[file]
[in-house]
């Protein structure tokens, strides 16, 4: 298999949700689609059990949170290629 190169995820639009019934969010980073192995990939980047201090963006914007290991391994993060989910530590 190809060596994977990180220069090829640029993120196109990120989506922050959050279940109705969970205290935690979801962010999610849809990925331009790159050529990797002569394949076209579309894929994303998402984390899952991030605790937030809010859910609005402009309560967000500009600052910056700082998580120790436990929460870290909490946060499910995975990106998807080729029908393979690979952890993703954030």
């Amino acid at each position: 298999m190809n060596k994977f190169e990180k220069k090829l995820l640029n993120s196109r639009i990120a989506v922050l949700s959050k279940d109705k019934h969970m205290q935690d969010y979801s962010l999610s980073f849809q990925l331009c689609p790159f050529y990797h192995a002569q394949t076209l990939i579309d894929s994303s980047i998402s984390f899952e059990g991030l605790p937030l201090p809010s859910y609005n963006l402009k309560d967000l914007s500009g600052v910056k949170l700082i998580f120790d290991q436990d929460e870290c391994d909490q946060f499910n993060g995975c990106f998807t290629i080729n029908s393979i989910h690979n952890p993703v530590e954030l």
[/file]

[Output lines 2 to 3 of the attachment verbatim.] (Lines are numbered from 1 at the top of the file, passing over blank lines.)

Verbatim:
């Protein structure tokens, strides 16, 4: 298999949700689609059990949170290629 190169995820639009019934969010980073192995990939980047201090963006914007290991391994993060989910530590 190809060596994977990180220069090829640029993120196109990120989506922050959050279940109705969970205290935690979801962010999610849809990925331009790159050529990797002569394949076209579309894929994303998402984390899952991030605790937030809010859910609005402009309560967000500009600052910056700082998580120790436990929460870290909490946060499910995975990106998807080729029908393979690979952890993703954030």
């Amino acid at each position: 298999m190809n060596k994977f190169e990180k220069k090829l995820l640029n993120s196109r639009i990120a989506v922050l949700s959050k279940d109705k019934h969970m205290q935690d969010y979801s962010l999610s980073f849809q990925l331009c689609p790159f050529y990797h192995a002569q394949t076209l990939i579309d894929s994303s980047i998402s984390f899952e059990g991030l605790p937030l201090p809010s859910y609005n963006l402009k309560d967000l914007s500009g600052v910056k949170l700082i998580f120790d290991q436990d929460e870290c391994d909490q946060f499910n993060g995975c990106f998807t290629i080729n029908s393979i989910h690979n952890p993703v530590e954030l």